The restaurant although modern and a gourmet hotspot is very relaxed and has some charming old fashioned touches, for instance as one sits down a large  terrine and a bowl of crunchy cornichons is set down for you to cut a slice  while you check out the menu, this is than passed to the next table as they sit.

We both start with soup, hers a delicate pumpkin with dried seafood which magically reconstitutes itself when the pumpkin broth is poured over,  mine a hearty wild mushroom with a dollop of foie gras bleeding  in to the centre.

For main the Goddess tucks into pan fried bream with caramalised fennel pappadella,  basil oil, and an artichoke foam.

The potrine arrives on a bed of puy lentils and it manages to be both crispy and moist at the same time and the flavour is astonishing. I don’t know whether it is because of the provenance of the meat or kitchen magic but I suspect it’s both, whichever it’s a sensational dish.

I skip desert but enjoy watching my wife devour a lighter-than-air Gran Marnier souffle. I don’t need to ask how it is as I can tell by the look on her face. But I ask anyway, she gives me a look that makes me feel like I have just crossed to the sunny side of the street, and says  “did the waitress bring that or did it just float down from heaven” .

All in all a great meal, with a good bottle of white the bill came to just over 110 Euros. For this quality of cooking, for produce this fresh, in season and in this location, ( for a place in this area rents are in excess of 10, 000 Euros a month) a real bargain.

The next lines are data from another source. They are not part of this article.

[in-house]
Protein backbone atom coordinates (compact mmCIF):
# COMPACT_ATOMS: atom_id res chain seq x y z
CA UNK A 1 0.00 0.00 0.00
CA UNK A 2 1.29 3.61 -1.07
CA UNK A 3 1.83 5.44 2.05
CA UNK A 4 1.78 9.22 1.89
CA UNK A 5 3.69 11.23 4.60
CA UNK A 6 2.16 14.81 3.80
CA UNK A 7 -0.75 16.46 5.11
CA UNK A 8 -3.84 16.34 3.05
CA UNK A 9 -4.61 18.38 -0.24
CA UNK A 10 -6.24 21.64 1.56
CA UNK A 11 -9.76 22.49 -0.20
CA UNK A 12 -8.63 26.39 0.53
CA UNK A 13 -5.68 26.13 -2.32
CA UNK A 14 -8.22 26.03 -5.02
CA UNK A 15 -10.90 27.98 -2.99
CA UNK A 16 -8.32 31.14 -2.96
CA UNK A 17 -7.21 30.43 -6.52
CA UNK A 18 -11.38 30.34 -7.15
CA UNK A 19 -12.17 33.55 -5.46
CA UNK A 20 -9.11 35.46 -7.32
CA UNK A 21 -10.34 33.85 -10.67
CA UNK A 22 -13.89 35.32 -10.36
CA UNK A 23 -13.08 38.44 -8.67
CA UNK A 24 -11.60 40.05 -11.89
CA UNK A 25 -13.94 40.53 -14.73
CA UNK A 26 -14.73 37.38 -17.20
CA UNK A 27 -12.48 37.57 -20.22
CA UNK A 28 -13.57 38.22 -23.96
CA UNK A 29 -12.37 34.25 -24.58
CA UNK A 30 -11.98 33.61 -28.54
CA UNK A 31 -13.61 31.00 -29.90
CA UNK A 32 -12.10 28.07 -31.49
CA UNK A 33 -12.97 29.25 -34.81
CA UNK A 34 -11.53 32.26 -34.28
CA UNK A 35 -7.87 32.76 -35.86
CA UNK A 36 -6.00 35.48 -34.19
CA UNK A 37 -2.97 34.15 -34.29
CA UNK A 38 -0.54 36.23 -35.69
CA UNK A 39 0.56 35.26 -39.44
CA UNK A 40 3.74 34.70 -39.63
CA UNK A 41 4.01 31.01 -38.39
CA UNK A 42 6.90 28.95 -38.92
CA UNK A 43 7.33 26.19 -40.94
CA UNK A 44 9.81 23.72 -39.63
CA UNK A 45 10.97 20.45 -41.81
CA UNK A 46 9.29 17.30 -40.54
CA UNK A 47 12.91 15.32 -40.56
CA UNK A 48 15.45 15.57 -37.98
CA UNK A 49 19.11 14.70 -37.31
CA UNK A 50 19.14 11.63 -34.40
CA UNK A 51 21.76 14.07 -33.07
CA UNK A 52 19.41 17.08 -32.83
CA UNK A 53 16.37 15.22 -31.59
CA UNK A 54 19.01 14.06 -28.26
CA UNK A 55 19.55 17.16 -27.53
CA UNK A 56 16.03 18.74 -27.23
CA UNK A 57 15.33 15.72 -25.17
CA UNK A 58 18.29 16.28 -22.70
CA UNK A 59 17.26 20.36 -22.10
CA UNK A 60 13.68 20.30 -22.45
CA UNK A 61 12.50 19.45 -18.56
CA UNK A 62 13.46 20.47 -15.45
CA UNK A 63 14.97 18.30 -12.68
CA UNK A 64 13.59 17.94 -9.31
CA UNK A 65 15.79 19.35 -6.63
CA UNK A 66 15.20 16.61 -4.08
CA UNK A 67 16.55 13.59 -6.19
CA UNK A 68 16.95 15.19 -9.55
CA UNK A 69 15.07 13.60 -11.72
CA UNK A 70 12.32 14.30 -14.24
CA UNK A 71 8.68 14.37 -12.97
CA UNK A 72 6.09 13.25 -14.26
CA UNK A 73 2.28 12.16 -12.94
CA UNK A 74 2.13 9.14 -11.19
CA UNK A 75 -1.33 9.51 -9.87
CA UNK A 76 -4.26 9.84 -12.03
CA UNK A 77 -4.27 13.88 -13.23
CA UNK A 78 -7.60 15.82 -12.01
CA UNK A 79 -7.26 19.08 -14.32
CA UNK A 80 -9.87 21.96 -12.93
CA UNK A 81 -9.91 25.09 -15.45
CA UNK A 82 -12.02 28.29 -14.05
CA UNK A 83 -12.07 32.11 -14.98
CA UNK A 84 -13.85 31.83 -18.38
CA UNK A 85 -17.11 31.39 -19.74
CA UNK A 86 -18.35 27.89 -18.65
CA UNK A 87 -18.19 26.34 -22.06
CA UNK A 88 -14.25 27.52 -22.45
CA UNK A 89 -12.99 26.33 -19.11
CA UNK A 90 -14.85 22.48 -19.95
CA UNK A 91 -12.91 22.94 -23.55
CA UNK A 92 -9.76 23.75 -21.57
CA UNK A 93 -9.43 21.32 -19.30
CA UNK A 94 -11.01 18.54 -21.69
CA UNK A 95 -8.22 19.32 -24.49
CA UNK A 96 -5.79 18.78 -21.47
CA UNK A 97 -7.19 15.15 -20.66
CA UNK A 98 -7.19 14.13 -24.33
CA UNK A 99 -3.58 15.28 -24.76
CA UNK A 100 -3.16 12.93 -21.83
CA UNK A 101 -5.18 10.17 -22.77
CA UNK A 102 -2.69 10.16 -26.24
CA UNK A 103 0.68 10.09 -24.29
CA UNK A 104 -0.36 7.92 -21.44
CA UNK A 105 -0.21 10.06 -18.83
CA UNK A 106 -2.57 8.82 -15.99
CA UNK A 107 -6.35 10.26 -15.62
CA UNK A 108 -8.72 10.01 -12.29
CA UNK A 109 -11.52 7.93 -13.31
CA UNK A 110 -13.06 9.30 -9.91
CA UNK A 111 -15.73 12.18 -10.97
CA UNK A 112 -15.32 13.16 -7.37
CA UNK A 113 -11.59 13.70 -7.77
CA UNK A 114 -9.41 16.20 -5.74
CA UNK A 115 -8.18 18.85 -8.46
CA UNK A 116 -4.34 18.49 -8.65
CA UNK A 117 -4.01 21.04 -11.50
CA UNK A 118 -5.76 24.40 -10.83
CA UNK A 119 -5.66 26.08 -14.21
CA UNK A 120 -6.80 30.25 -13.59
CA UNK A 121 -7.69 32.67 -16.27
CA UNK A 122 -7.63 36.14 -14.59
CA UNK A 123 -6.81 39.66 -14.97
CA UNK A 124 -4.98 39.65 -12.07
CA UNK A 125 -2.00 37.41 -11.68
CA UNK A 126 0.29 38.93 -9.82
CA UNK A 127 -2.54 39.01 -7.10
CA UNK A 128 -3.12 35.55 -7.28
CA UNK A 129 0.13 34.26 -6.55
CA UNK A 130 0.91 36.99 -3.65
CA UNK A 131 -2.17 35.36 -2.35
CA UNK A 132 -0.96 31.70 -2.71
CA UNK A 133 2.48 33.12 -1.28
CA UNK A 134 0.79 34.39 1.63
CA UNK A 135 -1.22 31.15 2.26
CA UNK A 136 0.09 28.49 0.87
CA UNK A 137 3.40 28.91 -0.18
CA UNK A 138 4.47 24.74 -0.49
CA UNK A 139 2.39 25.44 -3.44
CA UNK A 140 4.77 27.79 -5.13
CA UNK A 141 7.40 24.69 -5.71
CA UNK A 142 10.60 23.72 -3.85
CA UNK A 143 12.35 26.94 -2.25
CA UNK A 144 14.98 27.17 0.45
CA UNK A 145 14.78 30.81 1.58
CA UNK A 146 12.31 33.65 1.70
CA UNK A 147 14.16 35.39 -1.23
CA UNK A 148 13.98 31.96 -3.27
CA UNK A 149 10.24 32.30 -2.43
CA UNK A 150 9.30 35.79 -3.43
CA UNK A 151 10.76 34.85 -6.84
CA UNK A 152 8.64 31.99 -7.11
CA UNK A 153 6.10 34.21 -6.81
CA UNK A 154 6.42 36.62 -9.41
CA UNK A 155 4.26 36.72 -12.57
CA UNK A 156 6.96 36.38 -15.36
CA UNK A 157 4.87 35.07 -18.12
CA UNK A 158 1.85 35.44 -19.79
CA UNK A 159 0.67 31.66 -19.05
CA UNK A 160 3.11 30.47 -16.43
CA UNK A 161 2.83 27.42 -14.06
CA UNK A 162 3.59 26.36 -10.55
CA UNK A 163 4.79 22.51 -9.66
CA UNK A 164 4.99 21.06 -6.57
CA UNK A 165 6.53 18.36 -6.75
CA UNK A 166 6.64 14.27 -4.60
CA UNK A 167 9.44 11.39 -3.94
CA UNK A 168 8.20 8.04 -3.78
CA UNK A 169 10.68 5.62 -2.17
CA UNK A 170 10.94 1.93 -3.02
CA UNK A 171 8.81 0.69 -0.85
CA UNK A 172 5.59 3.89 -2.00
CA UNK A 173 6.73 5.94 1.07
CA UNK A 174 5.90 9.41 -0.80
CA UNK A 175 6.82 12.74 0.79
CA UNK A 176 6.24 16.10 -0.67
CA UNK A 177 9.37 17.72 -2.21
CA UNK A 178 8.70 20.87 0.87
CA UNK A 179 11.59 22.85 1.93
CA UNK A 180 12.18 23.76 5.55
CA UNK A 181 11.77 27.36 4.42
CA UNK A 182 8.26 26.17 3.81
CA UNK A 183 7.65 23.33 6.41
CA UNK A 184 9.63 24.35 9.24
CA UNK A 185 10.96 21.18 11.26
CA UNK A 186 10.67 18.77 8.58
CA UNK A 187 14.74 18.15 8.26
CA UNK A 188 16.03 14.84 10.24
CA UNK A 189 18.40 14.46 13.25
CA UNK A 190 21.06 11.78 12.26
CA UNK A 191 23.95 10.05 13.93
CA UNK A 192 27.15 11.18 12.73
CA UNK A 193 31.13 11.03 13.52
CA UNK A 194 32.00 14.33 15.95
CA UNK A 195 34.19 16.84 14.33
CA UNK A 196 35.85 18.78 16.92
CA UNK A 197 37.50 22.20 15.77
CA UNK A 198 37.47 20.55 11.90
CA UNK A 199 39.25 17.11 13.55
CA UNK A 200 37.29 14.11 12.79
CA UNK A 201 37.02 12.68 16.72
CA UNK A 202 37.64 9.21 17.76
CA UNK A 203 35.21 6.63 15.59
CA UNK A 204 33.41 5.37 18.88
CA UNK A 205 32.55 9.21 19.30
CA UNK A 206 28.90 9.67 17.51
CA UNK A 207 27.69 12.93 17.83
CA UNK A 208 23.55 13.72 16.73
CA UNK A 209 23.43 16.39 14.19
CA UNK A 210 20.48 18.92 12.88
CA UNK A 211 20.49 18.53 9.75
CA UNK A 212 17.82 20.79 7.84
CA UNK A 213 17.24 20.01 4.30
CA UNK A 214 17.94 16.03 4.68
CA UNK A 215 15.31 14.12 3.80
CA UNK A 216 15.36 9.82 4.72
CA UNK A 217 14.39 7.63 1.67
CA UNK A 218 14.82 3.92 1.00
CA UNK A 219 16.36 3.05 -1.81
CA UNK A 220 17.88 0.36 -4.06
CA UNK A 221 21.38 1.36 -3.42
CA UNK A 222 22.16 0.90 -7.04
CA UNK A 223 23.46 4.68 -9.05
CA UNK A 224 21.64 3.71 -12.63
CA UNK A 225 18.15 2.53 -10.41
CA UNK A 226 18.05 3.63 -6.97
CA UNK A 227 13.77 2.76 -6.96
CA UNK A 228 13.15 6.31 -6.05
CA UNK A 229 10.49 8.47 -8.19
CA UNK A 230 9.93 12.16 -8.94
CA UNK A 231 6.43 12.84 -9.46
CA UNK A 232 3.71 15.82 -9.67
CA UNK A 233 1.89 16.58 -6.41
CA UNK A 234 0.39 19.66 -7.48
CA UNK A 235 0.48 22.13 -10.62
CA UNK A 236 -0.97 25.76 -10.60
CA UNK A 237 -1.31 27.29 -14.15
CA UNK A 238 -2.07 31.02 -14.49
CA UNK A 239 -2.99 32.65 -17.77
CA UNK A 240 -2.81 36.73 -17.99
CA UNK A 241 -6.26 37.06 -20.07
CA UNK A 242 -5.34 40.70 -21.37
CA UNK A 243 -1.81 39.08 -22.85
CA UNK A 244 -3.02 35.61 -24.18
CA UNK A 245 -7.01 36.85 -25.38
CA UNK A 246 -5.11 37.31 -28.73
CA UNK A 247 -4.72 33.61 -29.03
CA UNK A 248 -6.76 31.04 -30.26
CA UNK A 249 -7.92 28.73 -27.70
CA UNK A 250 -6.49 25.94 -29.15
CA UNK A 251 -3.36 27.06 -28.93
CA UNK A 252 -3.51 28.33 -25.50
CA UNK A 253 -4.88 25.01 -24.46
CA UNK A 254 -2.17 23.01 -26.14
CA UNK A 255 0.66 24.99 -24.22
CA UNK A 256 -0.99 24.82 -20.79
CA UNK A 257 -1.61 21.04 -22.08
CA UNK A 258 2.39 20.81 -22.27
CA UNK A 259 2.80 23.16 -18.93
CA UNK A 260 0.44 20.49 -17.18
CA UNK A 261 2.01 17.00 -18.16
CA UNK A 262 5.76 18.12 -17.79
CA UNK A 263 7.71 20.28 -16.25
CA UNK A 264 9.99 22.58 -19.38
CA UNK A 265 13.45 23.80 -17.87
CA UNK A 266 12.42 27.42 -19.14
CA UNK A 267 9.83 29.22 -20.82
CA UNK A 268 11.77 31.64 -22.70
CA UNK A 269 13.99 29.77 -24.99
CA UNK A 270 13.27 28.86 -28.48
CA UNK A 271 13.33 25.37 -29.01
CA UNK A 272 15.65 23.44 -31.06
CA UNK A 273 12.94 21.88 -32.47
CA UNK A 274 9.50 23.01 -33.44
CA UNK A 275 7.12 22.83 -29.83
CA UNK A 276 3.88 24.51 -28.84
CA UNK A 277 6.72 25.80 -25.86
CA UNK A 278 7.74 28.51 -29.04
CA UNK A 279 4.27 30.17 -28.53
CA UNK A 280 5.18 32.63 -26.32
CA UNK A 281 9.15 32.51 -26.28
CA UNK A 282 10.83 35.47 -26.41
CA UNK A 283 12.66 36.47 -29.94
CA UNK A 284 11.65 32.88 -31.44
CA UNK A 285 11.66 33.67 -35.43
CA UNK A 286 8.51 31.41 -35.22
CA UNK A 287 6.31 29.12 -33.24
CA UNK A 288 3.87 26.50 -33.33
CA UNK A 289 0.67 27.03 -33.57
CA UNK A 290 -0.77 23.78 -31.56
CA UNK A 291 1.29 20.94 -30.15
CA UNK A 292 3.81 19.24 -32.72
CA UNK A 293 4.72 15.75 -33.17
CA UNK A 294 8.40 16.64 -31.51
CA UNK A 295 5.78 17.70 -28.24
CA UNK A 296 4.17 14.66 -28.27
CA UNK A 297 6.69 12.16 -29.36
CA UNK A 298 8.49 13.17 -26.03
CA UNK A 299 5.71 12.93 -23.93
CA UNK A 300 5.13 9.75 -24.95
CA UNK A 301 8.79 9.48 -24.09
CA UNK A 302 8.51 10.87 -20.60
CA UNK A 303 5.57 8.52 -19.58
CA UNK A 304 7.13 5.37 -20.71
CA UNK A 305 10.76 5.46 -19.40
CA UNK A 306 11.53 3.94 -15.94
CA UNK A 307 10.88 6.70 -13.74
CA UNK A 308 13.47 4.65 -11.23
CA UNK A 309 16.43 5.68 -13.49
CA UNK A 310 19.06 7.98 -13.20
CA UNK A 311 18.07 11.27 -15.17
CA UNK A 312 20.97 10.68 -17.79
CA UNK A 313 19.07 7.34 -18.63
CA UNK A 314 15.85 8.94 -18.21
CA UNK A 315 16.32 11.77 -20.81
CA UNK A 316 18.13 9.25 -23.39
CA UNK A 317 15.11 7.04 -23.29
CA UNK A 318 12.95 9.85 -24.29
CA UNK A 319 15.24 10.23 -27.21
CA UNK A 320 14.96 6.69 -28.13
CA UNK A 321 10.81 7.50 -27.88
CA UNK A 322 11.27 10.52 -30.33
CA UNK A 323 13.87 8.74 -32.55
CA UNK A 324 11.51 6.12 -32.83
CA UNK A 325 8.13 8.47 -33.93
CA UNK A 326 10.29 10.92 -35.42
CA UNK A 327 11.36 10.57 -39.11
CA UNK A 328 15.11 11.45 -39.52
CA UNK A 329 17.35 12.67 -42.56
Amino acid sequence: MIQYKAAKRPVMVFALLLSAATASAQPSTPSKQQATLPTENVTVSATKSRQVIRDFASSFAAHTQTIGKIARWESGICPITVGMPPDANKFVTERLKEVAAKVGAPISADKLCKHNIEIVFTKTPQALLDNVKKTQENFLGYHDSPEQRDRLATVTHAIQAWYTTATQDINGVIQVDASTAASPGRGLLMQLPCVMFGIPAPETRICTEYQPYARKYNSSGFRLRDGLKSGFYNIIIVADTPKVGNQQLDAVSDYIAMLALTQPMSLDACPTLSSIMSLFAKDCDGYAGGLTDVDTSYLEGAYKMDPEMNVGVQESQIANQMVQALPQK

And so we come to the end of a wonderful weekend. I had not known what to expext this time around but it was the same old Paris that I know and love. Is it expensive ? Yes. Is it worth it ? Yes. But you have to give yourself a little to Paris to get the best out, let your senses guide you, forget any itinary and just find a neighborhood cafe to use as a base and slip into the Parisian way of life. Let the sights, scents and tastes pull you allong the streets and learn to take time doing this, sit at a cafe with a coffee and just hang out.

And if you want to get to Regalade St Honore  before the prices go up I suggest you do it soon, but remember to book in advance !

Unless you know a soap star  that is.